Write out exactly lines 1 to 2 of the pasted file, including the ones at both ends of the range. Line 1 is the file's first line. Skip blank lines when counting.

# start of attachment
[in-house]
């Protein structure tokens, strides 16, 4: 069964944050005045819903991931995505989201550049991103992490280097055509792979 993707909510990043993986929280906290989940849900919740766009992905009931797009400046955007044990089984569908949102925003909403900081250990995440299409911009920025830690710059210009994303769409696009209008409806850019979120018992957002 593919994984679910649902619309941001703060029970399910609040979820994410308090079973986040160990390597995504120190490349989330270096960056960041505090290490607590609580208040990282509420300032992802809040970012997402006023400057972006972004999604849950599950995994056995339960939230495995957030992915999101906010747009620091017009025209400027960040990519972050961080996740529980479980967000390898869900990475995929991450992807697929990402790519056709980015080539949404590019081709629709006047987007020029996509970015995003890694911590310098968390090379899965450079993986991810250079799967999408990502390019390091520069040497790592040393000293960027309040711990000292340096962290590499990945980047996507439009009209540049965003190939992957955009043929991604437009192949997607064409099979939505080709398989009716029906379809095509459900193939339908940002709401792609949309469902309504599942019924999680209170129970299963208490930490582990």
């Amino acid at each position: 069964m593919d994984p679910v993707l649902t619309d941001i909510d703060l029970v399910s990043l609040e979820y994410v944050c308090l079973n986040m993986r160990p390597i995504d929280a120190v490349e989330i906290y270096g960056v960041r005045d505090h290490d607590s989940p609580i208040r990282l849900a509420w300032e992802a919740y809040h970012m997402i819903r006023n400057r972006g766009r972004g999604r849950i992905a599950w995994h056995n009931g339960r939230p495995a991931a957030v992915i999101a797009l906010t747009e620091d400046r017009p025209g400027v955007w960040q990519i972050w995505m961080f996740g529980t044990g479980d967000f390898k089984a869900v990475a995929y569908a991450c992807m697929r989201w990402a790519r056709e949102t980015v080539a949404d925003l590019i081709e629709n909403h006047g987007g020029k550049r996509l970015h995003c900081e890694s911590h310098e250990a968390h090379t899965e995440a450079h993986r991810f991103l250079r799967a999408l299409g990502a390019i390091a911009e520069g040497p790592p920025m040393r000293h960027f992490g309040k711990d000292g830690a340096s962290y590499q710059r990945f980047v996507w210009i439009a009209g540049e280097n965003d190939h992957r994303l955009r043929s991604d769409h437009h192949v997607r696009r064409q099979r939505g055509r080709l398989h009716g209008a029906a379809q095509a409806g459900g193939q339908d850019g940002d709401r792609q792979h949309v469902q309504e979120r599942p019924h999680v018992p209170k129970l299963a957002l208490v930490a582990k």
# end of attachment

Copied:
[in-house]
């Protein structure tokens, strides 16, 4: 069964944050005045819903991931995505989201550049991103992490280097055509792979 993707909510990043993986929280906290989940849900919740766009992905009931797009400046955007044990089984569908949102925003909403900081250990995440299409911009920025830690710059210009994303769409696009209008409806850019979120018992957002 593919994984679910649902619309941001703060029970399910609040979820994410308090079973986040160990390597995504120190490349989330270096960056960041505090290490607590609580208040990282509420300032992802809040970012997402006023400057972006972004999604849950599950995994056995339960939230495995957030992915999101906010747009620091017009025209400027960040990519972050961080996740529980479980967000390898869900990475995929991450992807697929990402790519056709980015080539949404590019081709629709006047987007020029996509970015995003890694911590310098968390090379899965450079993986991810250079799967999408990502390019390091520069040497790592040393000293960027309040711990000292340096962290590499990945980047996507439009009209540049965003190939992957955009043929991604437009192949997607064409099979939505080709398989009716029906379809095509459900193939339908940002709401792609949309469902309504599942019924999680209170129970299963208490930490582990």